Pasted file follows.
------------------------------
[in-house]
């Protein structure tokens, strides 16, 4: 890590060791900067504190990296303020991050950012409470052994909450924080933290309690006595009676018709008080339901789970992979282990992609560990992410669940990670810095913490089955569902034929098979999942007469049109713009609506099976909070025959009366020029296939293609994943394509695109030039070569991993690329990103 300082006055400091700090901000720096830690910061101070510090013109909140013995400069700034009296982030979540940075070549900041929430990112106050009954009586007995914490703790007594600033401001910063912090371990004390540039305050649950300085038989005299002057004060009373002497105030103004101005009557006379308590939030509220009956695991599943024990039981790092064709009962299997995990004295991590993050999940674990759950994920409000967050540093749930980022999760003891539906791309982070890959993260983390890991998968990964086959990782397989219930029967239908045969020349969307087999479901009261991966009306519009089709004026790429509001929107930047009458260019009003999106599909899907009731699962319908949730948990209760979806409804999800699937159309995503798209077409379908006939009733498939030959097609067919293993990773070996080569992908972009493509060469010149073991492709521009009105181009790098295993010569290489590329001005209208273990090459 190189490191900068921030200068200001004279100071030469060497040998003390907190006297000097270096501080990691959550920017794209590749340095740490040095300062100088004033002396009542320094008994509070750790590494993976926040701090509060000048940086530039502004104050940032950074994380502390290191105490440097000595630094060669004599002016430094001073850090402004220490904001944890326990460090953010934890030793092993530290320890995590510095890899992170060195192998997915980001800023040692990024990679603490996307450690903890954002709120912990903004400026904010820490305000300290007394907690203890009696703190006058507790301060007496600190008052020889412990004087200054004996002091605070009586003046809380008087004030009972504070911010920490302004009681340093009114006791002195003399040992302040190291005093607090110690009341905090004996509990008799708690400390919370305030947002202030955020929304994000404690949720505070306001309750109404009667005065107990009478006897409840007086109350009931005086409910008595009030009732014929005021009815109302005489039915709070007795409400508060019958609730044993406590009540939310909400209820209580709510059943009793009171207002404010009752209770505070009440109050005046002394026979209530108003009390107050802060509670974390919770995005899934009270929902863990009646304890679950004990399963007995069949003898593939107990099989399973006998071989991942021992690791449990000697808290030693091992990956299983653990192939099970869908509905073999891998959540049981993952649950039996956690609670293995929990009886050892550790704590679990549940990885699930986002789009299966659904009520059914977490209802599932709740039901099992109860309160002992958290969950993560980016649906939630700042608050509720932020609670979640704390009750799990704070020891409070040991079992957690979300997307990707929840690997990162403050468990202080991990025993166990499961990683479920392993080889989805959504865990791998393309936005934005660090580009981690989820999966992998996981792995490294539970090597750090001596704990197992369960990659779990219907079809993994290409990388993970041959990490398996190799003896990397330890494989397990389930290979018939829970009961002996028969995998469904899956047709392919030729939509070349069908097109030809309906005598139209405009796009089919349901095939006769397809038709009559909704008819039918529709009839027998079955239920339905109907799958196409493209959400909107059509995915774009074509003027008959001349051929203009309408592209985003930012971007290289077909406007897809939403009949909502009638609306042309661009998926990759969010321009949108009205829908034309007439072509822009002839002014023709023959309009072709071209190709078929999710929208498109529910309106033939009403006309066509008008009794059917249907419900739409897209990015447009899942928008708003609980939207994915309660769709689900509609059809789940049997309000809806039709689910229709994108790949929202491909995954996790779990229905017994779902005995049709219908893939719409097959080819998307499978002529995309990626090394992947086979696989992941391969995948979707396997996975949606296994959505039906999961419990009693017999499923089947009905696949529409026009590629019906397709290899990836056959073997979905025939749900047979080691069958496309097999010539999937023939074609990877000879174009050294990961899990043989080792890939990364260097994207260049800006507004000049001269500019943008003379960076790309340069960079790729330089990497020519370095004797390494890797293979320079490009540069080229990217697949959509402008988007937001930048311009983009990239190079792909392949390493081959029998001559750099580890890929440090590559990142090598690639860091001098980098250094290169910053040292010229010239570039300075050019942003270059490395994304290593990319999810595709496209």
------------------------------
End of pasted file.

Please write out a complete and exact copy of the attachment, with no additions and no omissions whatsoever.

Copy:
[in-house]
């Protein structure tokens, strides 16, 4: 890590060791900067504190990296303020991050950012409470052994909450924080933290309690006595009676018709008080339901789970992979282990992609560990992410669940990670810095913490089955569902034929098979999942007469049109713009609506099976909070025959009366020029296939293609994943394509695109030039070569991993690329990103 300082006055400091700090901000720096830690910061101070510090013109909140013995400069700034009296982030979540940075070549900041929430990112106050009954009586007995914490703790007594600033401001910063912090371990004390540039305050649950300085038989005299002057004060009373002497105030103004101005009557006379308590939030509220009956695991599943024990039981790092064709009962299997995990004295991590993050999940674990759950994920409000967050540093749930980022999760003891539906791309982070890959993260983390890991998968990964086959990782397989219930029967239908045969020349969307087999479901009261991966009306519009089709004026790429509001929107930047009458260019009003999106599909899907009731699962319908949730948990209760979806409804999800699937159309995503798209077409379908006939009733498939030959097609067919293993990773070996080569992908972009493509060469010149073991492709521009009105181009790098295993010569290489590329001005209208273990090459 190189490191900068921030200068200001004279100071030469060497040998003390907190006297000097270096501080990691959550920017794209590749340095740490040095300062100088004033002396009542320094008994509070750790590494993976926040701090509060000048940086530039502004104050940032950074994380502390290191105490440097000595630094060669004599002016430094001073850090402004220490904001944890326990460090953010934890030793092993530290320890995590510095890899992170060195192998997915980001800023040692990024990679603490996307450690903890954002709120912990903004400026904010820490305000300290007394907690203890009696703190006058507790301060007496600190008052020889412990004087200054004996002091605070009586003046809380008087004030009972504070911010920490302004009681340093009114006791002195003399040992302040190291005093607090110690009341905090004996509990008799708690400390919370305030947002202030955020929304994000404690949720505070306001309750109404009667005065107990009478006897409840007086109350009931005086409910008595009030009732014929005021009815109302005489039915709070007795409400508060019958609730044993406590009540939310909400209820209580709510059943009793009171207002404010009752209770505070009440109050005046002394026979209530108003009390107050802060509670974390919770995005899934009270929902863990009646304890679950004990399963007995069949003898593939107990099989399973006998071989991942021992690791449990000697808290030693091992990956299983653990192939099970869908509905073999891998959540049981993952649950039996956690609670293995929990009886050892550790704590679990549940990885699930986002789009299966659904009520059914977490209802599932709740039901099992109860309160002992958290969950993560980016649906939630700042608050509720932020609670979640704390009750799990704070020891409070040991079992957690979300997307990707929840690997990162403050468990202080991990025993166990499961990683479920392993080889989805959504865990791998393309936005934005660090580009981690989820999966992998996981792995490294539970090597750090001596704990197992369960990659779990219907079809993994290409990388993970041959990490398996190799003896990397330890494989397990389930290979018939829970009961002996028969995998469904899956047709392919030729939509070349069908097109030809309906005598139209405009796009089919349901095939006769397809038709009559909704008819039918529709009839027998079955239920339905109907799958196409493209959400909107059509995915774009074509003027008959001349051929203009309408592209985003930012971007290289077909406007897809939403009949909502009638609306042309661009998926990759969010321009949108009205829908034309007439072509822009002839002014023709023959309009072709071209190709078929999710929208498109529910309106033939009403006309066509008008009794059917249907419900739409897209990015447009899942928008708003609980939207994915309660769709689900509609059809789940049997309000809806039709689910229709994108790949929202491909995954996790779990229905017994779902005995049709219908893939719409097959080819998307499978002529995309990626090394992947086979696989992941391969995948979707396997996975949606296994959505039906999961419990009693017999499923089947009905696949529409026009590629019906397709290899990836056959073997979905025939749900047979080691069958496309097999010539999937023939074609990877000879174009050294990961899990043989080792890939990364260097994207260049800006507004000049001269500019943008003379960076790309340069960079790729330089990497020519370095004797390494890797293979320079490009540069080229990217697949959509402008988007937001930048311009983009990239190079792909392949390493081959029998001559750099580890890929440090590559990142090598690639860091001098980098250094290169910053040292010229010239570039300075050019942003270059490395994304290593990319999810595709496209």